Occupational Exposure Risks from Workplace Accidents Pose More Stringent Regulations for Employers
By COSTAS CYPRUS, ESQ.
Construction companies that maintain in-house first aid responders who would conduct clean-up operations following an accident must be properly trained and the company must have the proper control plans in place. The recent decision in Secretary of Labor v. Denaka Partners, LP arose from a workplace accident in which an employee unfortunately had his arm amputated.
This decision shows how employees who are designated as first aid responders that respond in the event of administering first aid or conduct cleanup of blood from equipment must not only undergo proper training but also need to be timely offered any applicable vaccines (which the employee can decline at their choosing). A written bloodborne pathogens control plan specific to both the company and its worksite should be maintained containing certain mandated information.
Denaka Partners LP (“Denaka”) manufactures specialized mechanical and industrial rubber products, in small volumes. Typically, Denaka receives a design order and begins the process of mixing and compounding rubber and then uses mills and machines to create a finished product. It employs approximately 35 employees. On Dec. 18, 2020, an employee, S.H., was adjusting a blade depth on a specialized mill when he lost his balance and his shirt sleeve was caught, pulling his left arm in the mill, resulting in an amputation. S.H.’s arm and hand were lodged in the roll of product, which had to be cut away to remove them. As they awaited EMS services, Denaka employees, M.L. and P.R., retrieved trash bags while Denaka’s president, Richard Balka, retrieved bleach and they then used rags and bleach to clean up the accident area. They then disposed of the rags and their gloves, as well as S.H.’s torn clothing. Denaka had previously utilized a third-party, Capital Health, to train some employees on bloodborne pathogens, as well as CPR and first aid, and also used American Heart Association student workbooks as part of their training program. They also trained their employees on first aid and CPR in 2017, and which included the use of PPE, handwashing, and notification procedures following an accident, although the training was not site specific.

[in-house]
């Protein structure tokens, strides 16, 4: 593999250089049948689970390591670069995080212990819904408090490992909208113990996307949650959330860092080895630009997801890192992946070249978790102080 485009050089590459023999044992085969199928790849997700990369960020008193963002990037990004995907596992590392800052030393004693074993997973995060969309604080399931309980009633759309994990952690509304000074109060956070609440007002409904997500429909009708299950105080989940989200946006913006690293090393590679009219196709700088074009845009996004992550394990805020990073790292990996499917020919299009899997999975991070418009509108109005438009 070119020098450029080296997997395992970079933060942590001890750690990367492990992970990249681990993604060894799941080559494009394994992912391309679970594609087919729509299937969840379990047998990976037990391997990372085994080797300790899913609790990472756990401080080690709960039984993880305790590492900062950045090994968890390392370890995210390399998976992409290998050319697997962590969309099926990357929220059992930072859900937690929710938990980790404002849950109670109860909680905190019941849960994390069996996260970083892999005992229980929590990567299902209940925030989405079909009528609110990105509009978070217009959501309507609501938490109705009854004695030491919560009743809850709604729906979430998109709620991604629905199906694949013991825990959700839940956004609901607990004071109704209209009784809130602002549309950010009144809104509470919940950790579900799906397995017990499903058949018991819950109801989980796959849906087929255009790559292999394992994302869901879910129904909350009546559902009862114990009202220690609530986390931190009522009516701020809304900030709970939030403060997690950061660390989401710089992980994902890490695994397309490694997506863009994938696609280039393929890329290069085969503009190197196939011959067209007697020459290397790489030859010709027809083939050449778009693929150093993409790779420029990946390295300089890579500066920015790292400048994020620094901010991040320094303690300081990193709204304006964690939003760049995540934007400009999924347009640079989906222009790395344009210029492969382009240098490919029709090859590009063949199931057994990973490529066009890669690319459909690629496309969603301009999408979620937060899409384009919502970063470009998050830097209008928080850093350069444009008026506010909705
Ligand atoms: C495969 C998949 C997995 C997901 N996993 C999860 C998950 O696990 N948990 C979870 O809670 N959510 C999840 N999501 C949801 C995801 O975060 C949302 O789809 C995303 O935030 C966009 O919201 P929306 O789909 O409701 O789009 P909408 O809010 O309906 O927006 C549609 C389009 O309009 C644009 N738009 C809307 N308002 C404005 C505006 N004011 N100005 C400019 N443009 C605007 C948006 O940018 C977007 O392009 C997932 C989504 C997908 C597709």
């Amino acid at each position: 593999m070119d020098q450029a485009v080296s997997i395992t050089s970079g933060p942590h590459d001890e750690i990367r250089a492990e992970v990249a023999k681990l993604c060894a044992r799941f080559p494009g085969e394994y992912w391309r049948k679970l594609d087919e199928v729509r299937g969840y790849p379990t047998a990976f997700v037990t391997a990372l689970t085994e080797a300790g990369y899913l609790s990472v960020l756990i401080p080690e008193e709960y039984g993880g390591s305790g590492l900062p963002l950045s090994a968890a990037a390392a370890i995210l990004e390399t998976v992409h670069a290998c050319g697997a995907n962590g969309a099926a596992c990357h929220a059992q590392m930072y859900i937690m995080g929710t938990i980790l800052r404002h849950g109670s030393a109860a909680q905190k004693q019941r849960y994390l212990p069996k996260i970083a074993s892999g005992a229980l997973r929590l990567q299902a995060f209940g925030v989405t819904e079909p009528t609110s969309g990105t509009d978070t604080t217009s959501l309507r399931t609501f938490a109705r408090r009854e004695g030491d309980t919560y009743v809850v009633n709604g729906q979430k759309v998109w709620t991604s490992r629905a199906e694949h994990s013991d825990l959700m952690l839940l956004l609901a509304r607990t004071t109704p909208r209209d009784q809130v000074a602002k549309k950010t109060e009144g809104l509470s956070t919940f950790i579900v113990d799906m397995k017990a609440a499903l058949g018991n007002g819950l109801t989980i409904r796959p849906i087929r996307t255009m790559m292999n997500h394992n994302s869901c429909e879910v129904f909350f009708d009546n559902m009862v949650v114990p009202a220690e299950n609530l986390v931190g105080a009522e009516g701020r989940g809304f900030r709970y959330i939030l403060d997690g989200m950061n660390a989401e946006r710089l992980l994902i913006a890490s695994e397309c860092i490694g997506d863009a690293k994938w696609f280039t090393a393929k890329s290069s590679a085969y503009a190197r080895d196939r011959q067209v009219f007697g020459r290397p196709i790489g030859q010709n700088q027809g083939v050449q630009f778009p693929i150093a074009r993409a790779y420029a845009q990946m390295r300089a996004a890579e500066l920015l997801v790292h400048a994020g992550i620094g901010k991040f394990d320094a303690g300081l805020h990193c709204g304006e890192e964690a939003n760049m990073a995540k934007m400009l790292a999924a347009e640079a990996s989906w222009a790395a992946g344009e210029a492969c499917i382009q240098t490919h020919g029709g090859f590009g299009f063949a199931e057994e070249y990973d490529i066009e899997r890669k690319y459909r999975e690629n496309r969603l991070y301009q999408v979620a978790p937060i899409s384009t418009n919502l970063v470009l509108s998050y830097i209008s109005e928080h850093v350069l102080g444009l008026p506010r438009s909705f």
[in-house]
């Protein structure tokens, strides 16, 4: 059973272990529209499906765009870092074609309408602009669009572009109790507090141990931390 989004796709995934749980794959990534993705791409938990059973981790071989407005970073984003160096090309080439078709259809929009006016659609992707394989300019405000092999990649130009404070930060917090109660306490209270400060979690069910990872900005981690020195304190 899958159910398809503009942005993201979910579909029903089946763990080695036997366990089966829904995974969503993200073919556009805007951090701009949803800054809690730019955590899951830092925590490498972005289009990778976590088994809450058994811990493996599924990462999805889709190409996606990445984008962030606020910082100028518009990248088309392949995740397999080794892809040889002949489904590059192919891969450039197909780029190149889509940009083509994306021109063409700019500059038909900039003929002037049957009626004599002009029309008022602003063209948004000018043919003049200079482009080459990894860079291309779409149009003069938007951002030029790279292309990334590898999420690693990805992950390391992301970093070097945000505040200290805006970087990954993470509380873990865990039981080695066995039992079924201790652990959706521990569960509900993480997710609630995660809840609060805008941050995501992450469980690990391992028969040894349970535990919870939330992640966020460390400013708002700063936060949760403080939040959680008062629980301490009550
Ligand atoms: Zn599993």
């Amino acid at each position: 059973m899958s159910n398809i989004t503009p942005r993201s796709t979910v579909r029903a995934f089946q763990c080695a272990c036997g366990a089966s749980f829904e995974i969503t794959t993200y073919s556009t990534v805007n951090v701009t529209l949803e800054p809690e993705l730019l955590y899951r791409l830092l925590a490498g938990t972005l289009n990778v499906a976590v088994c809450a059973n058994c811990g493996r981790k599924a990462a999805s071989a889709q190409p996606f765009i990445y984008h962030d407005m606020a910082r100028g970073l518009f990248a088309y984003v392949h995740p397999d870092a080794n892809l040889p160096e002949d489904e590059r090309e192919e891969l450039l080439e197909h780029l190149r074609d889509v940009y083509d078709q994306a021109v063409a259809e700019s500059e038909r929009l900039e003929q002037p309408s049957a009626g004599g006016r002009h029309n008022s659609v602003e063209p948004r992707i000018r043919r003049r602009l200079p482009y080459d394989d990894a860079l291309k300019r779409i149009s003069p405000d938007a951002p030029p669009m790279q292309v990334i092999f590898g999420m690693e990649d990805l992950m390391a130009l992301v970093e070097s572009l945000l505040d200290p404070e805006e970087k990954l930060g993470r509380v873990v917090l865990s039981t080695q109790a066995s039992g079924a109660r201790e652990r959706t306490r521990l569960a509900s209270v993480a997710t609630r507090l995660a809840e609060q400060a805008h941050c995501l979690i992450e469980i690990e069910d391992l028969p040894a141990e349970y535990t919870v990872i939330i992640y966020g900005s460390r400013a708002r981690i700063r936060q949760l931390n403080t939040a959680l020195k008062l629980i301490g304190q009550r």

Mr. Balka testified during the trial that that they did not have a designated team to actually clean-up blood, and further they had not offered the Hepatitis B vaccination to employees who had completed their bloodborne pathogen training or to their designated first responders prior to this accident (but did so after this accident). They also did not have declination forms (as to the vaccine) on file. Denaka’s Controller Stacey Hepner in emails sent to OSHA during their investigation indicated that their first responders, included Mr. Balka and M.L. and Denaka did not have a written program for bloodborne pathogens, which was further confirmed by Mr. Balka in his testimony. However, Denaka following a 2016 inspection had provided OSHA with a bloodborne pathogens policy containing portions of a National Safety Council workbook as proof of abatement.
Following an investigation by OSHA as to the 2020 accident, multiple citations were issued to Denaka but for the purposes of this article, the citation items pertaining to the Hepatitis B Vaccination and Improper Training are discussed.